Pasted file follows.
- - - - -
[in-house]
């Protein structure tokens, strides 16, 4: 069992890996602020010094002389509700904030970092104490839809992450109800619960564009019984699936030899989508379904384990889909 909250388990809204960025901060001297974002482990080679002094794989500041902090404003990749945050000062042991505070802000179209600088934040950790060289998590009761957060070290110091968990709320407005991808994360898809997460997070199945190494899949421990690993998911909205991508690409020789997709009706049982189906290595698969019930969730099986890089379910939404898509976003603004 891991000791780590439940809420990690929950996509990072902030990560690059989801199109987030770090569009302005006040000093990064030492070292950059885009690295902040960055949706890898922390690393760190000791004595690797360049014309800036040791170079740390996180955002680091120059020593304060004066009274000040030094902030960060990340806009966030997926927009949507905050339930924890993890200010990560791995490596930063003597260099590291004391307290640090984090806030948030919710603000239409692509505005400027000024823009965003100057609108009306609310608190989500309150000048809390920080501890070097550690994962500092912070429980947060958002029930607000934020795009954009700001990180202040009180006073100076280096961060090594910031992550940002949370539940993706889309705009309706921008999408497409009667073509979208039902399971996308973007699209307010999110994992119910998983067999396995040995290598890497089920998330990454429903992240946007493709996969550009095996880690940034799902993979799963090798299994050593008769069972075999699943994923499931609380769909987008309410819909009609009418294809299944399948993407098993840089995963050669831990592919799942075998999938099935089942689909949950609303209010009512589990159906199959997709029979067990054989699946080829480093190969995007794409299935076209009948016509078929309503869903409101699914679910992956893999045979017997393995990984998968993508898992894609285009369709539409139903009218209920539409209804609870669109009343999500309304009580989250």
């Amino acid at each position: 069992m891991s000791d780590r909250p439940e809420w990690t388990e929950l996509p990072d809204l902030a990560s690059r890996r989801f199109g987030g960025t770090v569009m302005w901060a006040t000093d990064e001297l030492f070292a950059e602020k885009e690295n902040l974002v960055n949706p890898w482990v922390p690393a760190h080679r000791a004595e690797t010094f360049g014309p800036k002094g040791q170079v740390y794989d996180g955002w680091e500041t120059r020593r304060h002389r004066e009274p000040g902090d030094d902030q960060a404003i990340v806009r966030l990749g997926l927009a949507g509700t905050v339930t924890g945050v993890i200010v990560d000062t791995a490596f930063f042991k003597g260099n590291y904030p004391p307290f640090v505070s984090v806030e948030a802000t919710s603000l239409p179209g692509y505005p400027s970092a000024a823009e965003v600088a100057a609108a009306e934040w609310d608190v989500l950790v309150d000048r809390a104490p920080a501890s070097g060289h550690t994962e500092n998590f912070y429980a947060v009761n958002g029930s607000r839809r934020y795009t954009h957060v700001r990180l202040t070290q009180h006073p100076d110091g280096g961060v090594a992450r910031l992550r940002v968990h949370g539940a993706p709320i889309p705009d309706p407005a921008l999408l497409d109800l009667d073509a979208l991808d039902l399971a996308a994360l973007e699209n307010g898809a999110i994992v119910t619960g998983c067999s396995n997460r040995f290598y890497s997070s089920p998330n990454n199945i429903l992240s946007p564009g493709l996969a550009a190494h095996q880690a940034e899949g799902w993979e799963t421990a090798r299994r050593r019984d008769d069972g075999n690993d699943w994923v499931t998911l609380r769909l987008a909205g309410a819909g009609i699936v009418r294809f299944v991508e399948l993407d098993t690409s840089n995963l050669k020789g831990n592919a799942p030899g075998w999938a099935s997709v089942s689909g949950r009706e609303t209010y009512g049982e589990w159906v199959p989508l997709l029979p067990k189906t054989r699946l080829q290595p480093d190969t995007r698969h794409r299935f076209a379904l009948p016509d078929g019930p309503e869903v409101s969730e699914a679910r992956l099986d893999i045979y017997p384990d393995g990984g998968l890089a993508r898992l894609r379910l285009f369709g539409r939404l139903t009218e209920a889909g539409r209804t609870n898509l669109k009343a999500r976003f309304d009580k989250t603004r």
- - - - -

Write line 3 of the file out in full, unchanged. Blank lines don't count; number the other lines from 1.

């Amino acid at each position: 069992m891991s000791d780590r909250p439940e809420w990690t388990e929950l996509p990072d809204l902030a990560s690059r890996r989801f199109g987030g960025t770090v569009m302005w901060a006040t000093d990064e001297l030492f070292a950059e602020k885009e690295n902040l974002v960055n949706p890898w482990v922390p690393a760190h080679r000791a004595e690797t010094f360049g014309p800036k002094g040791q170079v740390y794989d996180g955002w680091e500041t120059r020593r304060h002389r004066e009274p000040g902090d030094d902030q960060a404003i990340v806009r966030l990749g997926l927009a949507g509700t905050v339930t924890g945050v993890i200010v990560d000062t791995a490596f930063f042991k003597g260099n590291y904030p004391p307290f640090v505070s984090v806030e948030a802000t919710s603000l239409p179209g692509y505005p400027s970092a000024a823009e965003v600088a100057a609108a009306e934040w609310d608190v989500l950790v309150d000048r809390a104490p920080a501890s070097g060289h550690t994962e500092n998590f912070y429980a947060v009761n958002g029930s607000r839809r934020y795009t954009h957060v700001r990180l202040t070290q009180h006073p100076d110091g280096g961060v090594a992450r910031l992550r940002v968990h949370g539940a993706p709320i889309p705009d309706p407005a921008l999408l497409d109800l009667d073509a979208l991808d039902l399971a996308a994360l973007e699209n307010g898809a999110i994992v119910t619960g998983c067999s396995n997460r040995f290598y890497s997070s089920p998330n990454n199945i429903l992240s946007p564009g493709l996969a550009a190494h095996q880690a940034e899949g799902w993979e799963t421990a090798r299994r050593r019984d008769d069972g075999n690993d699943w994923v499931t998911l609380r769909l987008a909205g309410a819909g009609i699936v009418r294809f299944v991508e399948l993407d098993t690409s840089n995963l050669k020789g831990n592919a799942p030899g075998w999938a099935s997709v089942s689909g949950r009706e609303t209010y009512g049982e589990w159906v199959p989508l997709l029979p067990k189906t054989r699946l080829q290595p480093d190969t995007r698969h794409r299935f076209a379904l009948p016509d078929g019930p309503e869903v409101s969730e699914a679910r992956l099986d893999i045979y017997p384990d393995g990984g998968l890089a993508r898992l894609r379910l285009f369709g539409r939404l139903t009218e209920a889909g539409r209804t609870n898509l669109k009343a999500r976003f309304d009580k989250t603004r």